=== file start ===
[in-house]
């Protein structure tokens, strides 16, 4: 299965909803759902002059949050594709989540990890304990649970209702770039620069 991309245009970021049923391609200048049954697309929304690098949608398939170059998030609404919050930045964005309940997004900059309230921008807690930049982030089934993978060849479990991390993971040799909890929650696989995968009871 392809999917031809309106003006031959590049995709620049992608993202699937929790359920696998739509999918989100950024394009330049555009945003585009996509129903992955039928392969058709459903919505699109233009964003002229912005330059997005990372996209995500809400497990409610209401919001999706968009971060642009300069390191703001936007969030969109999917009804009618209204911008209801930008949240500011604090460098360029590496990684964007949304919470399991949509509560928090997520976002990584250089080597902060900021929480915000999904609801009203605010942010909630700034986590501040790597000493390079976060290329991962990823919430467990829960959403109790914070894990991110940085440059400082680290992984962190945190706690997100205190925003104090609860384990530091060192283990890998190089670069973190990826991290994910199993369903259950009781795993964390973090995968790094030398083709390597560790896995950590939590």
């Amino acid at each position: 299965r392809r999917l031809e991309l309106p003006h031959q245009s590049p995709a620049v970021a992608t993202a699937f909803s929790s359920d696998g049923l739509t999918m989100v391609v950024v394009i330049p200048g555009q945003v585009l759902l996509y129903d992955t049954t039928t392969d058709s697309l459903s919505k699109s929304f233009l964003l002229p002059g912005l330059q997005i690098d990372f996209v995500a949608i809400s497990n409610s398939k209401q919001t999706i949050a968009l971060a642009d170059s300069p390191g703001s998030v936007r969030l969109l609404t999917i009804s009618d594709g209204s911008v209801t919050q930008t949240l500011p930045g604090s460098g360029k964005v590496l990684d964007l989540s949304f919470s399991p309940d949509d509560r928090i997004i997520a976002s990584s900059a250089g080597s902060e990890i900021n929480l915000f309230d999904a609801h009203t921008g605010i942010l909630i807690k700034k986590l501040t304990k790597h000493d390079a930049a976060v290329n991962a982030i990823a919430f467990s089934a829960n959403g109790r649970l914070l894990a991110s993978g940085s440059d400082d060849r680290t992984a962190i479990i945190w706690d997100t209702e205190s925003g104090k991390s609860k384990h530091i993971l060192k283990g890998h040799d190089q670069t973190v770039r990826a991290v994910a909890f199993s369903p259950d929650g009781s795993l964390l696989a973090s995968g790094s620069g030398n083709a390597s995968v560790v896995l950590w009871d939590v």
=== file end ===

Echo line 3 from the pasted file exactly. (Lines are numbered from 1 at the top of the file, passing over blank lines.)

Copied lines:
């Amino acid at each position: 299965r392809r999917l031809e991309l309106p003006h031959q245009s590049p995709a620049v970021a992608t993202a699937f909803s929790s359920d696998g049923l739509t999918m989100v391609v950024v394009i330049p200048g555009q945003v585009l759902l996509y129903d992955t049954t039928t392969d058709s697309l459903s919505k699109s929304f233009l964003l002229p002059g912005l330059q997005i690098d990372f996209v995500a949608i809400s497990n409610s398939k209401q919001t999706i949050a968009l971060a642009d170059s300069p390191g703001s998030v936007r969030l969109l609404t999917i009804s009618d594709g209204s911008v209801t919050q930008t949240l500011p930045g604090s460098g360029k964005v590496l990684d964007l989540s949304f919470s399991p309940d949509d509560r928090i997004i997520a976002s990584s900059a250089g080597s902060e990890i900021n929480l915000f309230d999904a609801h009203t921008g605010i942010l909630i807690k700034k986590l501040t304990k790597h000493d390079a930049a976060v290329n991962a982030i990823a919430f467990s089934a829960n959403g109790r649970l914070l894990a991110s993978g940085s440059d400082d060849r680290t992984a962190i479990i945190w706690d997100t209702e205190s925003g104090k991390s609860k384990h530091i993971l060192k283990g890998h040799d190089q670069t973190v770039r990826a991290v994910a909890f199993s369903p259950d929650g009781s795993l964390l696989a973090s995968g790094s620069g030398n083709a390597s995968v560790v896995l950590w009871d939590v």